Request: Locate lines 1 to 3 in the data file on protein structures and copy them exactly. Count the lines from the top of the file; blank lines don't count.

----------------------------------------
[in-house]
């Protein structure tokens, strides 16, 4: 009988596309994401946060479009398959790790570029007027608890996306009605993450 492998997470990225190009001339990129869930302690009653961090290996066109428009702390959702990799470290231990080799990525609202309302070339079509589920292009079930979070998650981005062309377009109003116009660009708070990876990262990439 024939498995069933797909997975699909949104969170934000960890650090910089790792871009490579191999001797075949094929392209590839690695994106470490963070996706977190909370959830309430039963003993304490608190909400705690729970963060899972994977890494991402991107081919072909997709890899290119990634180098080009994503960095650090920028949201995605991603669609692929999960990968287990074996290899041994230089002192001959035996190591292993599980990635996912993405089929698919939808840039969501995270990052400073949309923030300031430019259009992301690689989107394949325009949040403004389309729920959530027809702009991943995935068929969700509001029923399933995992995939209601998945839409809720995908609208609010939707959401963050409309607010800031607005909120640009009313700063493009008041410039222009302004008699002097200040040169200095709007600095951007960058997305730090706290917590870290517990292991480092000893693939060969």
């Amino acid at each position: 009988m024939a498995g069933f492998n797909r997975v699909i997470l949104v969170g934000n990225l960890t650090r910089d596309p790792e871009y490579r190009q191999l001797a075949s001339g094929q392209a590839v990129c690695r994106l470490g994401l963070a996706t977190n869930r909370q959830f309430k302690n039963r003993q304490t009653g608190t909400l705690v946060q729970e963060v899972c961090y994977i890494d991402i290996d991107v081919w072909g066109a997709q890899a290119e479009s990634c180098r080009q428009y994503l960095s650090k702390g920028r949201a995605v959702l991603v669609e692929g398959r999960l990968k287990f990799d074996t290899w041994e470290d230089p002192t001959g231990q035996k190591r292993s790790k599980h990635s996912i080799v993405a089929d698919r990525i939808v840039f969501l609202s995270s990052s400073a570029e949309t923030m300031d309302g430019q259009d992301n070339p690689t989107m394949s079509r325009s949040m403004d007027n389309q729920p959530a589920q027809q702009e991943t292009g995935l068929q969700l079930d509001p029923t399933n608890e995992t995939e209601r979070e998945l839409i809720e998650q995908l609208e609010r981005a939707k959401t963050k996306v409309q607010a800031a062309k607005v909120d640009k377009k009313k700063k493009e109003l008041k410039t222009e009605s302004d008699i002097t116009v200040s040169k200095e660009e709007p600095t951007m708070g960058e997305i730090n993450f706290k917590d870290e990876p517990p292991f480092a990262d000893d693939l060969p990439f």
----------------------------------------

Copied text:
[in-house]
């Protein structure tokens, strides 16, 4: 009988596309994401946060479009398959790790570029007027608890996306009605993450 492998997470990225190009001339990129869930302690009653961090290996066109428009702390959702990799470290231990080799990525609202309302070339079509589920292009079930979070998650981005062309377009109003116009660009708070990876990262990439 024939498995069933797909997975699909949104969170934000960890650090910089790792871009490579191999001797075949094929392209590839690695994106470490963070996706977190909370959830309430039963003993304490608190909400705690729970963060899972994977890494991402991107081919072909997709890899290119990634180098080009994503960095650090920028949201995605991603669609692929999960990968287990074996290899041994230089002192001959035996190591292993599980990635996912993405089929698919939808840039969501995270990052400073949309923030300031430019259009992301690689989107394949325009949040403004389309729920959530027809702009991943995935068929969700509001029923399933995992995939209601998945839409809720995908609208609010939707959401963050409309607010800031607005909120640009009313700063493009008041410039222009302004008699002097200040040169200095709007600095951007960058997305730090706290917590870290517990292991480092000893693939060969």
């Amino acid at each position: 009988m024939a498995g069933f492998n797909r997975v699909i997470l949104v969170g934000n990225l960890t650090r910089d596309p790792e871009y490579r190009q191999l001797a075949s001339g094929q392209a590839v990129c690695r994106l470490g994401l963070a996706t977190n869930r909370q959830f309430k302690n039963r003993q304490t009653g608190t909400l705690v946060q729970e963060v899972c961090y994977i890494d991402i290996d991107v081919w072909g066109a997709q890899a290119e479009s990634c180098r080009q428009y994503l960095s650090k702390g920028r949201a995605v959702l991603v669609e692929g398959r999960l990968k287990f990799d074996t290899w041994e470290d230089p002192t001959g231990q035996k190591r292993s790790k599980h990635s996912i080799v993405a089929d698919r990525i939808v840039f969501l609202s995270s990052s400073a570029e949309t923030m300031d309302g430019q259009d992301n070339p690689t989107m394949s079509r325009s949040m403004d007027n389309q729920p959530a589920q027809q702009e991943t292009g995935l068929q969700l079930d509001p029923t399933n608890e995992t995939e209601r979070e998945l839409i809720e998650q995908l609208e609010r981005a939707k959401t963050k996306v409309q607010a800031a062309k607005v909120d640009k377009k009313k700063k493009e109003l008041k410039t222009e009605s302004d008699i002097t116009v200040s040169k200095e660009e709007p600095t951007m708070g960058e997305i730090n993450f706290k917590d870290e990876p517990p292991f480092a990262d000893d693939l060969p990439f």